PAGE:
Hayreh and Zimmerman classified CRAO into 4 groups as follows:

  • Nonarteritic CRAO (66%) is caused by a permanent occlusion of the central retinal artery due to an embolus at the narrowest part of its course at its entry into the optic sheath.
  • Nonarteritic CRAO with cilioretinal artery sparing (13%).
  • Transient nonarteritic CRAO (16%) is a temporary blockage of the central retinal artery lasting from minutes to hours. This transient occlusion can occur due to various factors, including a migrating embolus, increased intraocular pressure, or a transient severe fall of perfusion pressure of the central retinal artery.
  • Arteritic CRAO (5%) is caused by the occlusion of the common trunk of the central retinal artery and the posterior ciliary artery, typically due to giant cell arteritis.[2][29]


The incidence of CRAO is approximately 1 to 1.9 per 100,000 people in the United States, with less than 2% presenting with bilateral involvement.[3][8] The age-standardized incidence of CRAO is 2.53 per 100,000 person-year in Japan, 2.7 per 100,000 person-year in Germany, and 1.8 per 100,000 person-year in Korea.[30][31] The incidence increases with age, with around 10 per 100,000 person-year in adults aged 80 or older.[32] The reported incidence and mean age at presentation may vary according to geographical location, but it typically occurs in individuals aged 60 to 70.[33] However, CRAO can also occur in the pediatric age group related to non-atherosclerotic causes, including trauma, embolism from calcified cardiac valves, and infection.[34] Men have a slightly higher incidence compared to women.[35] Patients diagnosed with CRAO have a life expectancy of 5.5 years compared to 15.4 years for age-matched patients with non-CRAO.[36][37] Risk factors for CRAO are similar to those of other thromboembolic diseases and include hypertension; smoking; hyperlipidemia; diabetes; high body mass index (BMI); dyslipidemia; atrial fibrillation; hypercoagulable states; cardiac disease, including rheumatic heart disease and other cardiac valve diseases; and male gender.[10][25] Approximately 37% to 40% of patients with CRAO have clinically significant ipsilateral carotid artery stenosis.[38][39][40]


In the clinical setting where occlusion may be incomplete, the return of vision may be achieved after delays of 8 to 24 hours. Up to 25% of the population receives significant macular collateral circulation from the cilioretinal artery.[41] Patients with this anatomical variant typically have less severe presentations and better long-term prognoses.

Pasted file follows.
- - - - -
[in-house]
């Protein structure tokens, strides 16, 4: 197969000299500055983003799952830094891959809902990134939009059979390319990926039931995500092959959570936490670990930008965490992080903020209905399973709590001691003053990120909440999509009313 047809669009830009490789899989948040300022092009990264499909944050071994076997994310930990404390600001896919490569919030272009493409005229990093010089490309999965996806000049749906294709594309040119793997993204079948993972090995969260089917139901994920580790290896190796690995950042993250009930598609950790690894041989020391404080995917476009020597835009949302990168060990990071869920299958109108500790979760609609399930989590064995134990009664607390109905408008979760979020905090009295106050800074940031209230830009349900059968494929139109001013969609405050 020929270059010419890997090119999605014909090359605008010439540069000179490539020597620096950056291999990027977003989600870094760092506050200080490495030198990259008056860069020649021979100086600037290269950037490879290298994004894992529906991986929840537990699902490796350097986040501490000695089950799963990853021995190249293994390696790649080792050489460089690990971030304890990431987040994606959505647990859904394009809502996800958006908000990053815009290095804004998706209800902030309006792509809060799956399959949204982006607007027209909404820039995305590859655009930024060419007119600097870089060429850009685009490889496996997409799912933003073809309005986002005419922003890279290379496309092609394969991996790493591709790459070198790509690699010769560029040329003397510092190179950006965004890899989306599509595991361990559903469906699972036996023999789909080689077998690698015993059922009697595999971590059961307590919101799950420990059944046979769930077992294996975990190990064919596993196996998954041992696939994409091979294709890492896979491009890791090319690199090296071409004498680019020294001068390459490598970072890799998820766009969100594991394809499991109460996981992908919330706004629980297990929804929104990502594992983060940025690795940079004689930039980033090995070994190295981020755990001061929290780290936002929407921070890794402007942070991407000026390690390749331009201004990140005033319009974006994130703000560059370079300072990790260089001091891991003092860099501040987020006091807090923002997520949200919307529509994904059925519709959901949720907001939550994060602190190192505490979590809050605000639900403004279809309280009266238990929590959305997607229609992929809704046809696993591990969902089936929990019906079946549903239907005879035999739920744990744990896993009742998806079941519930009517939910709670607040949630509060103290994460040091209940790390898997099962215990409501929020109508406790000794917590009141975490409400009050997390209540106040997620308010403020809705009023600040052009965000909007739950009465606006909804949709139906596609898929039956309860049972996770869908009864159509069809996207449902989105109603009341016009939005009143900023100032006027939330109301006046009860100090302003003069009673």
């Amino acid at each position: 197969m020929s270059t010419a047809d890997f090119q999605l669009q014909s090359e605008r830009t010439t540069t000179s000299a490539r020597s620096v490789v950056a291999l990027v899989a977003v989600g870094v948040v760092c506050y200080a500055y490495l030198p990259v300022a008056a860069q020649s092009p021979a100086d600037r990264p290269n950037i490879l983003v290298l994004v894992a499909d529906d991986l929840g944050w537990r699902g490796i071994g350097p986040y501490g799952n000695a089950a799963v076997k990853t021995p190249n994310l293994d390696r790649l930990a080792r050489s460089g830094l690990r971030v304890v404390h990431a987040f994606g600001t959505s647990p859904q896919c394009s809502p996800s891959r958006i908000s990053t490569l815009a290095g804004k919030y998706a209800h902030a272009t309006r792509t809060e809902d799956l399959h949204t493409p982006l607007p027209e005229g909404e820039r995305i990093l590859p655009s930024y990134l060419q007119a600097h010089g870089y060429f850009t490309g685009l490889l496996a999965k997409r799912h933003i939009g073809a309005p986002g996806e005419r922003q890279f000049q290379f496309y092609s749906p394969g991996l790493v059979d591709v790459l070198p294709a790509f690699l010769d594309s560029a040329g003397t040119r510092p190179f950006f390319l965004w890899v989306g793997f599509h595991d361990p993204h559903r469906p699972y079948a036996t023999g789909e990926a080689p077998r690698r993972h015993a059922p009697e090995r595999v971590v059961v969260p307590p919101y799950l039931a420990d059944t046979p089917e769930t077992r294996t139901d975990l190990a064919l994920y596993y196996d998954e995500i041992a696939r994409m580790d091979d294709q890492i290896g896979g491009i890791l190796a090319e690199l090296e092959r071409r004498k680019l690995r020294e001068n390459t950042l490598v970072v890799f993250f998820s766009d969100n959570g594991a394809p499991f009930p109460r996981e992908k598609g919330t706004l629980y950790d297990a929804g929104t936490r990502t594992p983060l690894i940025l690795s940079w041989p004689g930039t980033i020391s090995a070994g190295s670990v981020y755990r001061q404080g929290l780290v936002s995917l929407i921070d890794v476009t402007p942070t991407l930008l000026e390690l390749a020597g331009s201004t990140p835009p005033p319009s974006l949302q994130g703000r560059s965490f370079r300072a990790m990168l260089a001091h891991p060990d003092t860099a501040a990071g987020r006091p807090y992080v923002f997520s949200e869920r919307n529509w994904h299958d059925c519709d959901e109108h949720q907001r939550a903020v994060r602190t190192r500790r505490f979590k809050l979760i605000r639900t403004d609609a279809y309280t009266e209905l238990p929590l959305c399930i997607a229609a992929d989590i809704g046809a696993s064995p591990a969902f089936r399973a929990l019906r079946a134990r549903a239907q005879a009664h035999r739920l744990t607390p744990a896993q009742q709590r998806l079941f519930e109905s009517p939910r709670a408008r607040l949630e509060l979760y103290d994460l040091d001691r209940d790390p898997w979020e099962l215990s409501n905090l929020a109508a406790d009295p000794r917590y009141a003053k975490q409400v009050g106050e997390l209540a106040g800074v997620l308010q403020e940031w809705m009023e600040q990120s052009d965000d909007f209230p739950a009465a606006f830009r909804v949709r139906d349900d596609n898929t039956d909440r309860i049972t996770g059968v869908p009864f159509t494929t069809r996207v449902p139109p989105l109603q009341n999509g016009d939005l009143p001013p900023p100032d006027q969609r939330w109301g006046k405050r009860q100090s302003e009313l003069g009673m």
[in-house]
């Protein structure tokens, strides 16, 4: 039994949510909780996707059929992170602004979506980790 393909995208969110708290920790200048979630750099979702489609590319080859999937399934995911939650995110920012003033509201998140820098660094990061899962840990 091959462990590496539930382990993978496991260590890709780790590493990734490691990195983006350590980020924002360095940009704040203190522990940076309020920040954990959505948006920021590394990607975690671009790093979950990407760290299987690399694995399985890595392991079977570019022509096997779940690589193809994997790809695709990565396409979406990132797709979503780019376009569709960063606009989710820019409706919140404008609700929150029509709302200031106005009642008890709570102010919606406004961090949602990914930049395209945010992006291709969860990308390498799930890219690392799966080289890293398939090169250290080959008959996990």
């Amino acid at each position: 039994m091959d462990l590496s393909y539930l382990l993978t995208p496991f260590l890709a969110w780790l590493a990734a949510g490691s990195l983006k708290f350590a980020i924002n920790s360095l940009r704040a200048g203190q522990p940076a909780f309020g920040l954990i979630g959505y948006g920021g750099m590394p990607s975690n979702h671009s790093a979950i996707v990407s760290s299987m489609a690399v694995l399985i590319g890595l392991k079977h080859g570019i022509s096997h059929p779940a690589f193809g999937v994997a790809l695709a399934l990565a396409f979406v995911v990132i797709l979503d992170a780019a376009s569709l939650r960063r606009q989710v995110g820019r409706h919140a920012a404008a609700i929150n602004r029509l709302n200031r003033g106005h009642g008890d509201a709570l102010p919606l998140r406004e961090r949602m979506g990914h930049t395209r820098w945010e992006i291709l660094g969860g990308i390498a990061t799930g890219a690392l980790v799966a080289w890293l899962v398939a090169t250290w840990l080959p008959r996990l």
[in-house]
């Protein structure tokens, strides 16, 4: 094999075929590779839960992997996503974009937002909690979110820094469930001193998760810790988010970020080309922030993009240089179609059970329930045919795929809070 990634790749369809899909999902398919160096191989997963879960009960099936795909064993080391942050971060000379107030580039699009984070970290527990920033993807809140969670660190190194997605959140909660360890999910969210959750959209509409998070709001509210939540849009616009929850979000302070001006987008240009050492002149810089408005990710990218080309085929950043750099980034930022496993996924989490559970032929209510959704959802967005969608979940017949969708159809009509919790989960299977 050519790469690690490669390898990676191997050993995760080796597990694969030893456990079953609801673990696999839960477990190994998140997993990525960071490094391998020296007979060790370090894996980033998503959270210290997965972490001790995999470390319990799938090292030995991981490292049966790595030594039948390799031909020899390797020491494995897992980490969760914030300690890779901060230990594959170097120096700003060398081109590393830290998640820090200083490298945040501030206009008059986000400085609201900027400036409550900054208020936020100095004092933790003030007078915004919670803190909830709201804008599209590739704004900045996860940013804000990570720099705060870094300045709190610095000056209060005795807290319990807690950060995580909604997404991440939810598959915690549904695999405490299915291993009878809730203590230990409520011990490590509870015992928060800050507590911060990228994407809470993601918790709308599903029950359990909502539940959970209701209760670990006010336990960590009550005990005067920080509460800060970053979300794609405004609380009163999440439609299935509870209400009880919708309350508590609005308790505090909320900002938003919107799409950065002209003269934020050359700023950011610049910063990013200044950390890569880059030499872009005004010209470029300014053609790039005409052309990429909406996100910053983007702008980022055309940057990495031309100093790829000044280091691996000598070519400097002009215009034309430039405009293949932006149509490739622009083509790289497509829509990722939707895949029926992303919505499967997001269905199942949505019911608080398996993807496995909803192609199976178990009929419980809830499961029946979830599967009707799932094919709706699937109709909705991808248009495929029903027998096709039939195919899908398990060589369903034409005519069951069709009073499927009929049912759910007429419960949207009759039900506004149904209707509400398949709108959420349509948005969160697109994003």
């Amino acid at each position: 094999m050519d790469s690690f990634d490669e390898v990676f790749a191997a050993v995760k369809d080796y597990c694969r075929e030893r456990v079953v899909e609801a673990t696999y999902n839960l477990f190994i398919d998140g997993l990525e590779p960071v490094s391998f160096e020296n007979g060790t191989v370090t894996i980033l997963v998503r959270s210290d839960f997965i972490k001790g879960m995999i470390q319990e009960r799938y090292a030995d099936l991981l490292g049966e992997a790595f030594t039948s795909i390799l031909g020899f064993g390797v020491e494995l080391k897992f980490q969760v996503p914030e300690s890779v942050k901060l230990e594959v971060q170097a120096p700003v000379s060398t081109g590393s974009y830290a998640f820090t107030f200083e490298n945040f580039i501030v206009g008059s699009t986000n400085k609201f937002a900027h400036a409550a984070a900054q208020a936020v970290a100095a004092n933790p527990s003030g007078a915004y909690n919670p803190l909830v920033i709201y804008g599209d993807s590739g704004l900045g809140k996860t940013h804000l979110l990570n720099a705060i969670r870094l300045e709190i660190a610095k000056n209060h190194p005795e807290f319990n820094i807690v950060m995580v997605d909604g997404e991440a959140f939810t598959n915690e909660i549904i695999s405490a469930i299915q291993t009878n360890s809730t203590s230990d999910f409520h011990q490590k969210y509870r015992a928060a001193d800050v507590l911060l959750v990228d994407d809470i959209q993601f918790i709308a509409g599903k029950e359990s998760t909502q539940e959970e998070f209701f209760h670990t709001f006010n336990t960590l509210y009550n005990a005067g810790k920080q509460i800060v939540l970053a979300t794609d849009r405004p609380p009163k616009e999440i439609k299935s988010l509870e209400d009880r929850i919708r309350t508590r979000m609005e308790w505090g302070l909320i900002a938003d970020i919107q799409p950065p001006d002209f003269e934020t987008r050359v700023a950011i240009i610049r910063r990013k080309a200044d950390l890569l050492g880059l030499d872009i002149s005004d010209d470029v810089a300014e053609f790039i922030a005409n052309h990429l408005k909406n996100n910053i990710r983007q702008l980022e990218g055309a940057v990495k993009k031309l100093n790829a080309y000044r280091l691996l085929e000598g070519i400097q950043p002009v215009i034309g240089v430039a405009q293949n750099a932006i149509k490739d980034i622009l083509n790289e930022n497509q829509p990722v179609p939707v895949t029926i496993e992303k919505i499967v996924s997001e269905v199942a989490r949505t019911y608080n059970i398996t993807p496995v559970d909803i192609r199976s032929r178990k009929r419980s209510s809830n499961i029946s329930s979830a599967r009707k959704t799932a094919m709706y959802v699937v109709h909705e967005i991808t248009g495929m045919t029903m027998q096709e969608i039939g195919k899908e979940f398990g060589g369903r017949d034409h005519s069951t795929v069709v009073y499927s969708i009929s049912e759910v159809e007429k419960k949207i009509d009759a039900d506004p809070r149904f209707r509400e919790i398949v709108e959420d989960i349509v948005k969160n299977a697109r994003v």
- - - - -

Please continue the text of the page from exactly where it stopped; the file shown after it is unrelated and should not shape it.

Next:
Retinal ganglion cell infarction takes an indeterminate amount of time following total CRAO. However, some experts speculate that the process might be less than 15 minutes. In a study by Hayreh and colleagues, the central retinal artery was clamped in rhesus monkeys with hypertension and atherosclerosis aged 38. The monkeys were evaluated using fundus photo, fluorescein angiography, visual evoked potential, and electroretinography. This study found that the retina did not suffer detectable damage in histopathology, electrophysiology, and morphometric analysis in CRAO of 97 minutes in this experimental model. However, after this critical time, irreversible damage increased as the time of CRAO increased.[42] This experimental model may not be extrapolated directly for CRAO in humans.[43][44] The function of the ischemic brain stops within seconds, and tissue necrosis can occur in the brain within 5 minutes of ceasing the supply of oxygen and glucose.[45] Retinal ganglion cells are also recognized as part of the brain tissue.[46] Thus, the exact time for infarction of the retina after CRAO may need further evaluation. However, incomplete or intermittent forms of CRAO exist that can have a satisfactory visual outcome after prompt diagnosis and therapy.

The retina receives blood from 2 vascular systems. The central retinal artery supplies the inner retina, and choriocapillaris supplies the retinal pigment epithelium and outer retina, typically starting from the outer plexiform layer.[47] Short posterior ciliary arteries supply choriocapillaris. The watershed zone of the 2 systems may vary in individuals due to differences in retinal thickness, light exposure, and specific retinal locations. When the central retinal artery is occluded, the inner retina, specifically the nerve fiber and ganglion cell layer, becomes ischemic and loses transparency.[2]